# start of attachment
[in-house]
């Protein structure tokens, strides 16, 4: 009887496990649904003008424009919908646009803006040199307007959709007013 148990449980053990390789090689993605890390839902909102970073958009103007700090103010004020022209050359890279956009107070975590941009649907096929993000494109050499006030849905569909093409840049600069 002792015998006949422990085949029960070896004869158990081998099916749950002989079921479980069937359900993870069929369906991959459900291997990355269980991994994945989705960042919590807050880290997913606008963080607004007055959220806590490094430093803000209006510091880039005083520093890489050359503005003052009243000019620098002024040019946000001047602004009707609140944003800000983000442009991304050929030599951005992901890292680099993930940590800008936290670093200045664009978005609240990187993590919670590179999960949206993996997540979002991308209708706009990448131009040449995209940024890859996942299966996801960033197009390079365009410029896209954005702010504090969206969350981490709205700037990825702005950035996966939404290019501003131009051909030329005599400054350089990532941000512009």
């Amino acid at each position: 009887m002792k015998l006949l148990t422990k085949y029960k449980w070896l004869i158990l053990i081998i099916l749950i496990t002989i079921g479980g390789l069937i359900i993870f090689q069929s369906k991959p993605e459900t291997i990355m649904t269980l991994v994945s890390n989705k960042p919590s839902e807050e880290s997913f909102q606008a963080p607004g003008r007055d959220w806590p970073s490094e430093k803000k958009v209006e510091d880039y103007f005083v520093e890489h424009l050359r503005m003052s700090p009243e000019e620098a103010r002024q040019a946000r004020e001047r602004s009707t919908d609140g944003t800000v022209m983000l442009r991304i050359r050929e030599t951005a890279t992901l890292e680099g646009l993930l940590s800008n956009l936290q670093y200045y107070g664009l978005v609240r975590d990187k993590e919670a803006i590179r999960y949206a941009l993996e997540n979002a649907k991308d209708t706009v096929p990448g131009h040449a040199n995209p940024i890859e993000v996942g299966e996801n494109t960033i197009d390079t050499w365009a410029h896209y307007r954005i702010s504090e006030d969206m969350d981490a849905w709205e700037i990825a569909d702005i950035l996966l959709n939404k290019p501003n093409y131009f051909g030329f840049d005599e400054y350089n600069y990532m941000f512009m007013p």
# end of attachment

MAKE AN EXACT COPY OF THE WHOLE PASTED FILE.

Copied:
[in-house]
């Protein structure tokens, strides 16, 4: 009887496990649904003008424009919908646009803006040199307007959709007013 148990449980053990390789090689993605890390839902909102970073958009103007700090103010004020022209050359890279956009107070975590941009649907096929993000494109050499006030849905569909093409840049600069 002792015998006949422990085949029960070896004869158990081998099916749950002989079921479980069937359900993870069929369906991959459900291997990355269980991994994945989705960042919590807050880290997913606008963080607004007055959220806590490094430093803000209006510091880039005083520093890489050359503005003052009243000019620098002024040019946000001047602004009707609140944003800000983000442009991304050929030599951005992901890292680099993930940590800008936290670093200045664009978005609240990187993590919670590179999960949206993996997540979002991308209708706009990448131009040449995209940024890859996942299966996801960033197009390079365009410029896209954005702010504090969206969350981490709205700037990825702005950035996966939404290019501003131009051909030329005599400054350089990532941000512009």
């Amino acid at each position: 009887m002792k015998l006949l148990t422990k085949y029960k449980w070896l004869i158990l053990i081998i099916l749950i496990t002989i079921g479980g390789l069937i359900i993870f090689q069929s369906k991959p993605e459900t291997i990355m649904t269980l991994v994945s890390n989705k960042p919590s839902e807050e880290s997913f909102q606008a963080p607004g003008r007055d959220w806590p970073s490094e430093k803000k958009v209006e510091d880039y103007f005083v520093e890489h424009l050359r503005m003052s700090p009243e000019e620098a103010r002024q040019a946000r004020e001047r602004s009707t919908d609140g944003t800000v022209m983000l442009r991304i050359r050929e030599t951005a890279t992901l890292e680099g646009l993930l940590s800008n956009l936290q670093y200045y107070g664009l978005v609240r975590d990187k993590e919670a803006i590179r999960y949206a941009l993996e997540n979002a649907k991308d209708t706009v096929p990448g131009h040449a040199n995209p940024i890859e993000v996942g299966e996801n494109t960033i197009d390079t050499w365009a410029h896209y307007r954005i702010s504090e006030d969206m969350d981490a849905w709205e700037i990825a569909d702005i950035l996966l959709n939404k290019p501003n093409y131009f051909g030329f840049d005599e400054y350089n600069y990532m941000f512009m007013p």